In the present case, the finding of fact recorded only shows that the Oath Commissioner was induced to attest the affidavit by the deception practised by the appellant in wrongly identifying a person as Govind Ram when he was in fact not Govind Ram. That act done by the Oath Commissioner of attesting the affidavit could not, however, possibly cause any damage or harm to the Oath Commissioner in body, mind, reputation or property. The Oath Commissioner was obviously not induced to deliver any property to anybody by this wrong identification, nor was he induced to consent that any person should retain any property. Thus, the facts found did not constitute the offence of cheating at all. The conviction for an offence under Section 419, substantively or with the aid of Section 109, I.P.C., could only have been justified if the facts proved constituted all the ingredients of the offence of cheating. In recording the conviction, the High Court neglected to see whether all those ingredients were proved. On the face of it, though the Oath Commissioner was induced to attest the affidavit by wrong identification made by the appellant, there was no likelihood of any damage or harm to him in body, mind, reputation or property, so that the Oath Commissioner was never cheated. Clearly, therefore, the High Count fell into an error in recording the conviction of the appellant for the offence under Section 419 read with Section 109, I.P.C., and substituting that conviction in place of the conviction for offences for which he had been punished by the trial Court.
4. We may, in this connection, take note of another error committed by the High Court, though it is not material to the result of this appeal. The High Court upheld the sentence of fine of Rs. 3,000/- awarded by the trial Court to the appellant. The trial Court had directed that, in default of payment of fine, the appellant was to undergo two years' rigorous imprisonment. The High Court made no order with regard to imprisonment in default; but, by upholding the fine awarded by the trial Court, the High Court impliedly also affirmed the imprisonment to be undergone in default of payment of fine. In affirming this sentence of imprisonment in default of payment of fine, the High Court failed to notice that the sentence of imprisonment in default became illegal when the conviction was altered to one under Section 419 read with Section 109, I.P.C. Under that section, the maximum sentence of imprisonment that can be awarded is three years and, consequently, under Section 65, I.P.C., the maximum term of imprisonment in default of payment of fine that could be prescribed was nine months, being one-fourth of three years. In approving the sentence of two years' imprisonment in default of payment of fine; the High Court, thus, made an order which was clearly illegal and in contravention of Section 65, I.P.C. The trial Court had, of course, committed no error in awarding the sentence of two years' rigorous imprisonment in default of payment of fine, because that Court had recorded conviction for five different offences, each punishable with imprisonment for seven years, and the fine of Rs. 3,000/- was a part of the cumulative sentence for commission of those five offences. We have only pointed out that this error occurred, because the High Court adopted the extraordinary course of convicting the appellant for an offence with which he had never been charged, for which he had never been tried, and without examining whether the ingredients of that offence were established and what was the maximum punishment that could be awarded for it. In adopting this course, the High Court, as we have indicated earlier, failed to record a clear finding whether the offences, for which the appellant had been convicted by the trial Court, were proved or not.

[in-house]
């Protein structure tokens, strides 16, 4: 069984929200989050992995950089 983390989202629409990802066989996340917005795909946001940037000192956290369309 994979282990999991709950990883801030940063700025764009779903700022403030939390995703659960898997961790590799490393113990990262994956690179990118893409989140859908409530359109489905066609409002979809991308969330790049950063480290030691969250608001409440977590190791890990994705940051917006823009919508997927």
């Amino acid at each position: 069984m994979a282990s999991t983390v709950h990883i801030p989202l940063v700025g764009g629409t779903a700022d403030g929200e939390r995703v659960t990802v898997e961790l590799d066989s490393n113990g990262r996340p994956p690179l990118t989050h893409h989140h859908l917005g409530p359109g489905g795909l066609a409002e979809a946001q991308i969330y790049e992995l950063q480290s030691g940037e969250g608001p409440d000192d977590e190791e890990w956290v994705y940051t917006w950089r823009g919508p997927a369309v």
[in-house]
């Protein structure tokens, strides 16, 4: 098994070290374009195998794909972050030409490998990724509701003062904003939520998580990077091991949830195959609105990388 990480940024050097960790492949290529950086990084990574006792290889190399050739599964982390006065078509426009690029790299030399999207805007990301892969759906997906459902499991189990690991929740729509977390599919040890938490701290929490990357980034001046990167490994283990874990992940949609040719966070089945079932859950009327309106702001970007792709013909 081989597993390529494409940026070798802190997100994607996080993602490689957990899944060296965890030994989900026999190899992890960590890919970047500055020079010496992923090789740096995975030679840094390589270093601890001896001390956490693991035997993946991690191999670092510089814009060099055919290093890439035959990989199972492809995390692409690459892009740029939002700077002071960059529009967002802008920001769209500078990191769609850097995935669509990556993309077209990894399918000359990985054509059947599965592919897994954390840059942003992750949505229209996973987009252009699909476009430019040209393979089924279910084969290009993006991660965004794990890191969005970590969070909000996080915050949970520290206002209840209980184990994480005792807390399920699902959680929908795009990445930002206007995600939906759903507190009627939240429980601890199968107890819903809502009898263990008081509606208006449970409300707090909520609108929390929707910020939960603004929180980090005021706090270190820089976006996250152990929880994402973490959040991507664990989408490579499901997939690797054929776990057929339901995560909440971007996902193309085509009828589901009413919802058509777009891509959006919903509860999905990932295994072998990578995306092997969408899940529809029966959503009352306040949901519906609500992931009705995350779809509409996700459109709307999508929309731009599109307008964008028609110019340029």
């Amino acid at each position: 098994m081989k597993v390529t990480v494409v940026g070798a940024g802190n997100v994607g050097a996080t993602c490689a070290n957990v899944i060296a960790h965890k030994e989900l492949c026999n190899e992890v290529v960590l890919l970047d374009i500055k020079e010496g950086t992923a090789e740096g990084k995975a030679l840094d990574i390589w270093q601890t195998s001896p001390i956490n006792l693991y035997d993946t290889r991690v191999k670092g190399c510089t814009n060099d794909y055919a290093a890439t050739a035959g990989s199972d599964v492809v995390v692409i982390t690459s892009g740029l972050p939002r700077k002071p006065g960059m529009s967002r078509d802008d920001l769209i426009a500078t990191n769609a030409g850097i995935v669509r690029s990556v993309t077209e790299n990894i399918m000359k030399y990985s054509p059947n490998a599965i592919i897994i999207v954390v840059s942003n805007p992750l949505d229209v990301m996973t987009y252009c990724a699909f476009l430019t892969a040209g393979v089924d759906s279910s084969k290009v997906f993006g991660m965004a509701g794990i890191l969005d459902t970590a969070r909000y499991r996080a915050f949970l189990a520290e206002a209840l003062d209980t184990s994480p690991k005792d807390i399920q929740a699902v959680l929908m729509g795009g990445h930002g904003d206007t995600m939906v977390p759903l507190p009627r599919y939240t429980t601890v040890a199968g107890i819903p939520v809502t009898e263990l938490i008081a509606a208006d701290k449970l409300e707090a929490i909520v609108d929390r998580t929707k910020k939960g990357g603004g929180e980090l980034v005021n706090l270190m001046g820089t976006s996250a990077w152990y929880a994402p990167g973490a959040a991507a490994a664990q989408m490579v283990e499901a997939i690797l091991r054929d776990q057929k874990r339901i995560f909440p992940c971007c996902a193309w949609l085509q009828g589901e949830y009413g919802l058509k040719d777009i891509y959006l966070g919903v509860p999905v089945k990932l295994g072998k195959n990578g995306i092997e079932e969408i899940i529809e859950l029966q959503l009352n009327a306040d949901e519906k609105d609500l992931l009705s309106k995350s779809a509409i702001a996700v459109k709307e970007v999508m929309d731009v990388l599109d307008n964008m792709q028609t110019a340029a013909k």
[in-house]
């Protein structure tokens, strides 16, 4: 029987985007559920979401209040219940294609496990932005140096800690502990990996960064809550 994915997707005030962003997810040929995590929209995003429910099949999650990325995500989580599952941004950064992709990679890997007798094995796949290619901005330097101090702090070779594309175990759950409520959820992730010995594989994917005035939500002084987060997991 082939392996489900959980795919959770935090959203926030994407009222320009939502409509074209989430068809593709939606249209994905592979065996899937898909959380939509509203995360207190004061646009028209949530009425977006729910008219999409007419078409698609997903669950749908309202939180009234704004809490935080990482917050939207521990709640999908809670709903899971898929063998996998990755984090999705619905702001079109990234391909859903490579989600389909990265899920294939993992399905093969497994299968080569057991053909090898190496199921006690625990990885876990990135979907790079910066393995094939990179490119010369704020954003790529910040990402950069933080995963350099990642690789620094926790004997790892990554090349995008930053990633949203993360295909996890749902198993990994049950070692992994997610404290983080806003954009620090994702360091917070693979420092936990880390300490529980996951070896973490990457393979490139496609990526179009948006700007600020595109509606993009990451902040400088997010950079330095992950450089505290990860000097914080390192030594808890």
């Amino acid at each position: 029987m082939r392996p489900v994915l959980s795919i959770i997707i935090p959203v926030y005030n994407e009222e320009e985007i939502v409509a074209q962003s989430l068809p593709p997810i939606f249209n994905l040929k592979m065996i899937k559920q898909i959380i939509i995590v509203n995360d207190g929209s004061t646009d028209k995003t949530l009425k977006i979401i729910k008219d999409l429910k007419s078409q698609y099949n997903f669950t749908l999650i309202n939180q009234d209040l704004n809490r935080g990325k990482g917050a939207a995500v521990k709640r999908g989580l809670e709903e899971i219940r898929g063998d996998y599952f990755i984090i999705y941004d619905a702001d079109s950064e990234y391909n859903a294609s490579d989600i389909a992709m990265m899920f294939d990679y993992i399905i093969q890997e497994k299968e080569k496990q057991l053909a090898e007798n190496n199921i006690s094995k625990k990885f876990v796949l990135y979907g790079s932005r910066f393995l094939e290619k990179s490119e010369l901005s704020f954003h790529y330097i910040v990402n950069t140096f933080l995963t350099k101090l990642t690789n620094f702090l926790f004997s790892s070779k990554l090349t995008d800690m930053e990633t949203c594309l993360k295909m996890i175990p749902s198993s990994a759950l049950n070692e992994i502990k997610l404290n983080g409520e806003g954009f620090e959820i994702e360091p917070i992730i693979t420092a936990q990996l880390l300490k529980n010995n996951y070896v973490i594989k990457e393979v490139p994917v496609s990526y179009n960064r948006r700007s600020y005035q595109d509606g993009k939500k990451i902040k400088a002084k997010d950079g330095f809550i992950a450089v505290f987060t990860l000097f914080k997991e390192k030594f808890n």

5. In these circumstances, the appeal is allowed, the conviction under Section 419 read with Section 109 of the Indian Penal Code is set aside. The case will now go back to the High Court for rehearing the appeal and giving a decision on the appeal in respect of the offences for which the appellant was convicted by the trial Court.